Norman Treigle, who was already in a previous Floyd production, starred in this opera and it is said that the composer dedicated the work to Treigle. Other notable performers are Alan Crofoot, Audrey Schuh, and William Diard. A recording of this pioneer cast for this Floyd opera could be found on the Video Artists International record label, it was released in 1995.
A more recent production, in 1974, by the University of Washington, was a student production conducted by Samuel Krachmalnick, a Tony Award winning American conductor. This production was shown on PBS around the United States and was awarded three Emmys.
4. Of Mice and Men
Sticking with the literary theme of his works this three act opera composed by Floyd, who wrote the libretto as well (of course!), was based on the novella by American novelist John Steinbeck. The plot follows two men who are in search of ranch work. The era is the great depression and the Steinbeck novella has been banned in certain communities in the United States.
While the original work was published in 1937, the operatic version of this classic tale was composed thirty-two years later. It opened at the Moore Theatre on January 22, 1970 and the production was staged by the Seattle Opera. In 1983, Of Mice and Men debuted at the New York City Opera and a recording of that cast was released on Albany Records in 2004.
5. Flower and Hawk
It seems that not only did Floyd enjoy sticking with composing around renowned literary works, he also believed in sticking with the same people. We say this because this next opera also starred Phyllis Curtin, whose name we have seen several times in this blog.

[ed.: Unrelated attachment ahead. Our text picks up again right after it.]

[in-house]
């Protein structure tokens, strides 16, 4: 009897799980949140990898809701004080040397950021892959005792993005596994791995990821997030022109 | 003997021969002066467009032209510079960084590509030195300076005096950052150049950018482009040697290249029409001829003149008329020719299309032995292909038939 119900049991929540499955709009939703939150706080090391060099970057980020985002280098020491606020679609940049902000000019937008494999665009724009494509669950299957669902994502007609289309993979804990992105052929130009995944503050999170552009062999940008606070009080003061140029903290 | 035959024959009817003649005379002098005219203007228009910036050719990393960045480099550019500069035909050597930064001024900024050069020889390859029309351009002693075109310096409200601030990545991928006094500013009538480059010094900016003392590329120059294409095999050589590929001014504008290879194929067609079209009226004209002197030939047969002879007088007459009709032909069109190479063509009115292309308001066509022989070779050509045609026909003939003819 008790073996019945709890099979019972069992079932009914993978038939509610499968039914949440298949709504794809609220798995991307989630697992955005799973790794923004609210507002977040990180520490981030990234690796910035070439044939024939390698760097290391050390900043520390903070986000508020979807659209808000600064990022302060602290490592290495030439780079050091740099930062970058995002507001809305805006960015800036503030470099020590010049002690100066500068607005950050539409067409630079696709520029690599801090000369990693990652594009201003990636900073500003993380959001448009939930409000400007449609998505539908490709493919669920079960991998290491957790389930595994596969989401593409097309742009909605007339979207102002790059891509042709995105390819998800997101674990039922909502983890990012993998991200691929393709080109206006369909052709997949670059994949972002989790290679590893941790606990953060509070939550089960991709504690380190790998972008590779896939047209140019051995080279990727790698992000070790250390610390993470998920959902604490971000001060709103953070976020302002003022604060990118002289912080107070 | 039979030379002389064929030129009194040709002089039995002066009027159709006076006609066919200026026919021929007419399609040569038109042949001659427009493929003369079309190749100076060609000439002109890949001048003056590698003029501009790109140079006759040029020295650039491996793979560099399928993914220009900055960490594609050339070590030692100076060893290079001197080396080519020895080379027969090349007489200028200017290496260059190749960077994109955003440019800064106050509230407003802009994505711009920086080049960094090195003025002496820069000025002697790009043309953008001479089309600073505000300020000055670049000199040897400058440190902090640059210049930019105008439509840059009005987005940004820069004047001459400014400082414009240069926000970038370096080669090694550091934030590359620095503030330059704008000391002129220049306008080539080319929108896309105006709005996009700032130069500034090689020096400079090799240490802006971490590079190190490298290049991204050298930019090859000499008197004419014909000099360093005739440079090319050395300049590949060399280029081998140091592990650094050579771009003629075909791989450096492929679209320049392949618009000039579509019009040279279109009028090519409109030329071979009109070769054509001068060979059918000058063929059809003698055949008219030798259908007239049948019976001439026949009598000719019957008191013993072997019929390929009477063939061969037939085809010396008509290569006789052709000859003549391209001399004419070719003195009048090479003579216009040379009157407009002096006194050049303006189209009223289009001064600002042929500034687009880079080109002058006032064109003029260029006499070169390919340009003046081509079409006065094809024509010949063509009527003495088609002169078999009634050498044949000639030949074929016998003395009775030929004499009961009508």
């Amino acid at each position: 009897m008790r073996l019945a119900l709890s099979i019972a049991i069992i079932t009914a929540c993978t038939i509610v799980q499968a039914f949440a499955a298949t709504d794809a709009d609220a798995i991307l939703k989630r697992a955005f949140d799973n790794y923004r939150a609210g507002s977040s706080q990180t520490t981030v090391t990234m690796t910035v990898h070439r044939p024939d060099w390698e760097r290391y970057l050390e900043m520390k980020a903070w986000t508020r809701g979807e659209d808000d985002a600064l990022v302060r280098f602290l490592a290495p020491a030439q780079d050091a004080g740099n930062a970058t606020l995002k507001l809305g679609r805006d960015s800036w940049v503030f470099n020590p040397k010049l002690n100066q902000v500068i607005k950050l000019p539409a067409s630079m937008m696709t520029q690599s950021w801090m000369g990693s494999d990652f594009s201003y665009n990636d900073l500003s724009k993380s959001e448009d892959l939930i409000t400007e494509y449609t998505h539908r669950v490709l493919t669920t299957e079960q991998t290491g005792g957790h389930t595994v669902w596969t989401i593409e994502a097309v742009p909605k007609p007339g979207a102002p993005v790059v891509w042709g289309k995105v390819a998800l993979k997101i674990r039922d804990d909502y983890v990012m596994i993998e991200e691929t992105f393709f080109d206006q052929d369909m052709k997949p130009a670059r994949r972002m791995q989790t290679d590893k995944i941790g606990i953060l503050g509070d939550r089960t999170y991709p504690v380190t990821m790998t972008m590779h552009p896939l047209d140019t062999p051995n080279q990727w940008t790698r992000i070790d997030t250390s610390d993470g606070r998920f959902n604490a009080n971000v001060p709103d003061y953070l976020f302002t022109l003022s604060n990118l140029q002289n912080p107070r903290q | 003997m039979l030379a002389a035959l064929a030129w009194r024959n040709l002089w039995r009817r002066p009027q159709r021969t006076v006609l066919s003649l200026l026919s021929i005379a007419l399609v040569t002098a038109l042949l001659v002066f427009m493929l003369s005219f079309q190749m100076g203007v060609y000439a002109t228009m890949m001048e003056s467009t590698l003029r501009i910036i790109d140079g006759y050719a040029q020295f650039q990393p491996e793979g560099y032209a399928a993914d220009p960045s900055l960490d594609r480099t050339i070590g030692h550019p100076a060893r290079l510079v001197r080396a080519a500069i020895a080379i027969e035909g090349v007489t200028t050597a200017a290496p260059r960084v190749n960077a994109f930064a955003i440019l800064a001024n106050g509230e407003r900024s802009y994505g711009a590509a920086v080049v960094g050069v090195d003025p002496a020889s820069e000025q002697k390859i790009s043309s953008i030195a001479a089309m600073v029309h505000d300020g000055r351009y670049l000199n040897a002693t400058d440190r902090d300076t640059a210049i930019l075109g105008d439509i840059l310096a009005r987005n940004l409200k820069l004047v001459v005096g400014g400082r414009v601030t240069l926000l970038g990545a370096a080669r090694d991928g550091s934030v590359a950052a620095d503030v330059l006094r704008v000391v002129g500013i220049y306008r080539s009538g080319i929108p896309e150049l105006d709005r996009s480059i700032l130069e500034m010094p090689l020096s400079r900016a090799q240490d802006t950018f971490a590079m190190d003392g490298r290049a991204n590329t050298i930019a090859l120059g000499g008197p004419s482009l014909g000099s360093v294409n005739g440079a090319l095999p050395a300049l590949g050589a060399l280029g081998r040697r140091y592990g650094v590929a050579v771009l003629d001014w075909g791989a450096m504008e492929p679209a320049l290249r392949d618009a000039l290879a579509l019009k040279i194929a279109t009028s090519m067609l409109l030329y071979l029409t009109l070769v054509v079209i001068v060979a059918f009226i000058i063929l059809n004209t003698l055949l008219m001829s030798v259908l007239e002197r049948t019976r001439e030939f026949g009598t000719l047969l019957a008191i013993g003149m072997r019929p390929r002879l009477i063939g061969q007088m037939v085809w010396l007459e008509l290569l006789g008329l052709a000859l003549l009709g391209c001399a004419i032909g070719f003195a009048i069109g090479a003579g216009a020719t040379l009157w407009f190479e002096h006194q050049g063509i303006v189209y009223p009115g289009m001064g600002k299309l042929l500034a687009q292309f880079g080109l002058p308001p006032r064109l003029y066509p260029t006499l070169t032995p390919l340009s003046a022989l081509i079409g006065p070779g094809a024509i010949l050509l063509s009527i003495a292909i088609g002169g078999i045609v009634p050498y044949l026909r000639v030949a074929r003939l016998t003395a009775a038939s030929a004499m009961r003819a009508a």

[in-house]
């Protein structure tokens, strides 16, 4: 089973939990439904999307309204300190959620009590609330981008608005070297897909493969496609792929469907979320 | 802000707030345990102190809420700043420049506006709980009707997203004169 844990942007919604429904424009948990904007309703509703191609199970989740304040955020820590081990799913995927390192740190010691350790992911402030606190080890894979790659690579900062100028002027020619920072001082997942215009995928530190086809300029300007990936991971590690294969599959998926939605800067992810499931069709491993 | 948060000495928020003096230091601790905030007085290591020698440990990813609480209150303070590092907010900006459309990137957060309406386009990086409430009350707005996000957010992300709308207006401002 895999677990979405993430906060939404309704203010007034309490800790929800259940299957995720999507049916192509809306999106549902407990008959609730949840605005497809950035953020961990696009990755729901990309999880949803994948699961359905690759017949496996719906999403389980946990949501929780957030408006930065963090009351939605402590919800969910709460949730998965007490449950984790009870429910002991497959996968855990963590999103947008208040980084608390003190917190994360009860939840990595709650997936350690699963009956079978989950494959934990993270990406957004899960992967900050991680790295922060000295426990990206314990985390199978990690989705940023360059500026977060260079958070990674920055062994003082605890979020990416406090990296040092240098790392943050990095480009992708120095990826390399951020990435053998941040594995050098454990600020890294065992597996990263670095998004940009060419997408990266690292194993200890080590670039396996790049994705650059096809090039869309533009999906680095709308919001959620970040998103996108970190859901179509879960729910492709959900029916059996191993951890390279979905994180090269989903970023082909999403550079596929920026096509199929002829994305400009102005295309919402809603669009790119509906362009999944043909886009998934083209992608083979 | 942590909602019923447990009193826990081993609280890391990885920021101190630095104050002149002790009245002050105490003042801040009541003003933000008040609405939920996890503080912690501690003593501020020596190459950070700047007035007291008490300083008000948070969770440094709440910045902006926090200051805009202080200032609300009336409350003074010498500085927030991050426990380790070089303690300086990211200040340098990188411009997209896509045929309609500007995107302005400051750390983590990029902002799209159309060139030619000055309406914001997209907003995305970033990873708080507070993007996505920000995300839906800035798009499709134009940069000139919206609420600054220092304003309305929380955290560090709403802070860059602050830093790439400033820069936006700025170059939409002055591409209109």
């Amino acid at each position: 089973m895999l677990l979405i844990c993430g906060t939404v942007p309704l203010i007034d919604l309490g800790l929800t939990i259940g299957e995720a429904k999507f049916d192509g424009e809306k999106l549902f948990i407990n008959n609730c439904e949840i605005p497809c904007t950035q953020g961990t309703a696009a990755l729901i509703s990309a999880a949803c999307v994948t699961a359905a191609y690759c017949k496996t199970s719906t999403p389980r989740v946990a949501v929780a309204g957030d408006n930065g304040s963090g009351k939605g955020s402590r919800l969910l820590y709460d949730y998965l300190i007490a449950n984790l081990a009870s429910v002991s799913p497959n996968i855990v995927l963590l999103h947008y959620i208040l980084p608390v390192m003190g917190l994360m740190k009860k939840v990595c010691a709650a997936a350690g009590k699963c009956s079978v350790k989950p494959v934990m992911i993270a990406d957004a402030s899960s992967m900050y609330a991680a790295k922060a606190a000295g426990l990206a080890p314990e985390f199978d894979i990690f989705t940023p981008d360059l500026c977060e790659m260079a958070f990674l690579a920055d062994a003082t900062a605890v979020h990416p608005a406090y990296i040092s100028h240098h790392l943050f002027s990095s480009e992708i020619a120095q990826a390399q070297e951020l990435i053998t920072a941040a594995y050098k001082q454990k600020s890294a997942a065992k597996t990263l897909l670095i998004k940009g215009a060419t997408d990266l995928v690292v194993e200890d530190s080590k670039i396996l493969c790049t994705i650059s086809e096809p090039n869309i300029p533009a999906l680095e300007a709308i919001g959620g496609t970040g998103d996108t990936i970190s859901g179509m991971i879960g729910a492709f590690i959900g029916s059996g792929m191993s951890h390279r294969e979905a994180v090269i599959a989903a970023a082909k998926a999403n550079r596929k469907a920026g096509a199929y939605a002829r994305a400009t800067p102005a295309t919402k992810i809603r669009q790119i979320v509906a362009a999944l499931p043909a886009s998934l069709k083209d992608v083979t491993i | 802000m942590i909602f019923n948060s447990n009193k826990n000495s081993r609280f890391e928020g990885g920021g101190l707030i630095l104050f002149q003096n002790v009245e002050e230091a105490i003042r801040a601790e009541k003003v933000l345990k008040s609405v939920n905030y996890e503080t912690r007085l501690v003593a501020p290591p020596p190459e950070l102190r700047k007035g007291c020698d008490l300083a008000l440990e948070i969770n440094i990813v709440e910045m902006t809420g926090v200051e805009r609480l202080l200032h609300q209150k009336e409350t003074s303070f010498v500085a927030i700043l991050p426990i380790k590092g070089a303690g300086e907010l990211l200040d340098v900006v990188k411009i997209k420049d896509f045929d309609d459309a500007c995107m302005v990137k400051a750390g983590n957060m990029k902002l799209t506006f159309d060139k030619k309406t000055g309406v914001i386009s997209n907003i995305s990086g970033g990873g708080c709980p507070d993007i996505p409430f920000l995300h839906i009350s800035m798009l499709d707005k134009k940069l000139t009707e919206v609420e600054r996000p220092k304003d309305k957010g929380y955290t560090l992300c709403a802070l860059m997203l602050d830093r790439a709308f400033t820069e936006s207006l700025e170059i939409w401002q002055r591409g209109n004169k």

This opera was the seventh that Floyd premiered and this opening happened at the Jacksonville Symphony Orchestra with Willis Page conducting. Frank Corsaro, one of the United States most reputable stage directors of the time, staged the production.
Eleanor of Aquitaine, a Middle Age heroine who would become Queen of France and then the Queen of England, is the subject of this Floyd opera. The part of Eleanor’s life that the play surrounds is the time when her husband, Henry II of England, imprisoned her for sixteen years for helping their son Henry lead a revolt against him.
The plot takes her from levels of despair to climbing out of hope and back to despair again. At the end the bells toll revealing that her husband has died, which means her son will release her and she will serve as Queen again. Floyd titled the opera based on her crest, which has her holding a hawk and a flower.
6. Bilby’s Doll
The next Floyd opera we would like to discuss is a three act work that tells the tale of Doll Bilby, who is raised by a foster couple in a Puritan colony. This dark tale premiered at the Houston Grand Opera on February 27, 1976. The sets were designed by Ming Cho Lee, a prominent Chinese American designer of the time.
In celebration of the US Bicentennial, the general director of the Houston Grand commissioned the work from Floyd. The story follows Doll Bilby and her life after her foster father Jared brings her to America from France, where her parents were burned at the stake for being witches.
Her foster parents plan for her to marry Titus Thumb, who is studying for the ministry but Doll refuses claiming that she may become a witch since her parents were executed for the crime. Doll marries a young man that she believes is a demon. When it turns out that her husband is not an evil entity but the son of a minister Doll is devastated.
Learn more about these 3 influential composers of opera, ballet classical music!